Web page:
Although information about sustainable behaviors and their outcomes can be persuasive, how the information is framed is critical, especially for products with high up-front costs and delayed benefits. For instance, photos showing how glaciers have receded can be a powerful means of conveying environmental losses associated with climate change.
Why Acting Environmentally-Friendly Feels Good: Exploring the Role of Self-Image
Companies that introduce sustainable offerings face a frustrating paradox: Most consumers report positive attitudes toward eco-friendly products and services, but they often seem unwilling to follow through with their wallets. The authors have been studying how to encourage sustainable consumption for several years, performing their own experiments and reviewing research in marketing, economics, and psychology. Synthesizing these insights, the authors identify five approaches for companies to consider: use social influence, shape good habits, leverage the domino effect, talk to the heart or the brain, and favor experiences over ownership. Most consumers report positive attitudes toward eco-friendly products and services, but they often seem unwilling to pay for them. Insights from behavioral science can help close this gap.
If becoming like this is one of your goals, here are some general pointers on how to act like a more friendly, social person. A quickie definition of 'friendly' could be being nice to, and interested in, other people. I'd define 'social' as spending a fair amount of time with other people and enjoying it. The points in this article describe behaviors. If someone is naturally in a mood where they like people and are interested in everyone, many of the actions below will come naturally to them.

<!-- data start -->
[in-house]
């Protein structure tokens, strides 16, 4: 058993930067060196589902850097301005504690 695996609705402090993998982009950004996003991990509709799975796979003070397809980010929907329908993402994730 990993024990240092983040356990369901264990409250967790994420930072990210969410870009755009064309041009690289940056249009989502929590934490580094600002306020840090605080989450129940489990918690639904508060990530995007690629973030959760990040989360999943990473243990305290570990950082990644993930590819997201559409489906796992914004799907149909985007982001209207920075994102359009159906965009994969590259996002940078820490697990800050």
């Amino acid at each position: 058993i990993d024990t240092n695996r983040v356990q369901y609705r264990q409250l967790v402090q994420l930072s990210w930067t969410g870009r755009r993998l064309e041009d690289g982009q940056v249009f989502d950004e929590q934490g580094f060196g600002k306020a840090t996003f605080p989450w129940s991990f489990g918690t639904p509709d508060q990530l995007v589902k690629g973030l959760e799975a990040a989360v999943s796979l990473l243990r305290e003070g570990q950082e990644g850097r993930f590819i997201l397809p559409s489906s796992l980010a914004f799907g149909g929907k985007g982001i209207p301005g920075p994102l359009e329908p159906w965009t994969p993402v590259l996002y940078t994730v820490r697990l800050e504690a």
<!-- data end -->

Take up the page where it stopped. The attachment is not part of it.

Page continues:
The Elusive Green Consumer
Friendliness gets a bad rap these days. So often, we view the smiling, sweet, chatty person as kind of dimwitted, or vulnerable, or even fake. But despite the fact it can freak people out, I honestly think we should all be more friendly in everyday life. Because, no matter what the mean critics say, friendliness is a wonderful quality to have. Not only does it make other people happy, but it can make life better for you, as well. Think about getting ahead at work yes, even in cutthroat offices , having more fun on dates, and attracting all sorts of super caring friends. Seriously, being lovely and warmhearted is what we should all strive for — if not always, then at least some of the time.
How To Be More Friendly And Social